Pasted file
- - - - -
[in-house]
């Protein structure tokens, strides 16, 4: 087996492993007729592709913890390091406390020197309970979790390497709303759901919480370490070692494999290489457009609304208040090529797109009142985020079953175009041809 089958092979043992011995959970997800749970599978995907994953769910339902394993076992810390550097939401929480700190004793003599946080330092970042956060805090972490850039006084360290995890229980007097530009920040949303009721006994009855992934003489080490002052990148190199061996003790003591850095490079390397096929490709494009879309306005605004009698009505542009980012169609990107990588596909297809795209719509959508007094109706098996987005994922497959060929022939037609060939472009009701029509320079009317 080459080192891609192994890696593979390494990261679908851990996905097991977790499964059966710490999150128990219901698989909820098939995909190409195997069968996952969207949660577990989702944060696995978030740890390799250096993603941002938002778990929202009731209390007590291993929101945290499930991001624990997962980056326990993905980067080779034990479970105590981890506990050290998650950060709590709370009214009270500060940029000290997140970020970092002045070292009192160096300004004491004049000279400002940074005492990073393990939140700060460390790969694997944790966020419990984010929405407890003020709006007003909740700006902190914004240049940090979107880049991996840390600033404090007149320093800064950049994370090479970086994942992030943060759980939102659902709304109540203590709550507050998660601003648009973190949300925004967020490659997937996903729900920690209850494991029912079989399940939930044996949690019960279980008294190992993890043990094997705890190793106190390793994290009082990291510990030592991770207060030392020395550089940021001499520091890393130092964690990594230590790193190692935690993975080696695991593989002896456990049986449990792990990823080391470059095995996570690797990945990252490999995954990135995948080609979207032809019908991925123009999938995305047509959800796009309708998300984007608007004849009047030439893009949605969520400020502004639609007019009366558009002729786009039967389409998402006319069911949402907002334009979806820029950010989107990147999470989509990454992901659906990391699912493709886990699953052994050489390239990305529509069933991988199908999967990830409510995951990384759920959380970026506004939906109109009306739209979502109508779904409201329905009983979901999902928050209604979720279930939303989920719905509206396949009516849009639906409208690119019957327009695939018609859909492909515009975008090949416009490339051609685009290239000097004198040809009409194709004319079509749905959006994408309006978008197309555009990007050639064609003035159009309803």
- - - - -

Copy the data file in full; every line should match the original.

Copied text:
[in-house]
């Protein structure tokens, strides 16, 4: 087996492993007729592709913890390091406390020197309970979790390497709303759901919480370490070692494999290489457009609304208040090529797109009142985020079953175009041809 089958092979043992011995959970997800749970599978995907994953769910339902394993076992810390550097939401929480700190004793003599946080330092970042956060805090972490850039006084360290995890229980007097530009920040949303009721006994009855992934003489080490002052990148190199061996003790003591850095490079390397096929490709494009879309306005605004009698009505542009980012169609990107990588596909297809795209719509959508007094109706098996987005994922497959060929022939037609060939472009009701029509320079009317 080459080192891609192994890696593979390494990261679908851990996905097991977790499964059966710490999150128990219901698989909820098939995909190409195997069968996952969207949660577990989702944060696995978030740890390799250096993603941002938002778990929202009731209390007590291993929101945290499930991001624990997962980056326990993905980067080779034990479970105590981890506990050290998650950060709590709370009214009270500060940029000290997140970020970092002045070292009192160096300004004491004049000279400002940074005492990073393990939140700060460390790969694997944790966020419990984010929405407890003020709006007003909740700006902190914004240049940090979107880049991996840390600033404090007149320093800064950049994370090479970086994942992030943060759980939102659902709304109540203590709550507050998660601003648009973190949300925004967020490659997937996903729900920690209850494991029912079989399940939930044996949690019960279980008294190992993890043990094997705890190793106190390793994290009082990291510990030592991770207060030392020395550089940021001499520091890393130092964690990594230590790193190692935690993975080696695991593989002896456990049986449990792990990823080391470059095995996570690797990945990252490999995954990135995948080609979207032809019908991925123009999938995305047509959800796009309708998300984007608007004849009047030439893009949605969520400020502004639609007019009366558009002729786009039967389409998402006319069911949402907002334009979806820029950010989107990147999470989509990454992901659906990391699912493709886990699953052994050489390239990305529509069933991988199908999967990830409510995951990384759920959380970026506004939906109109009306739209979502109508779904409201329905009983979901999902928050209604979720279930939303989920719905509206396949009516849009639906409208690119019957327009695939018609859909492909515009975008090949416009490339051609685009290239000097004198040809009409194709004319079509749905959006994408309006978008197309555009990007050639064609003035159009309803």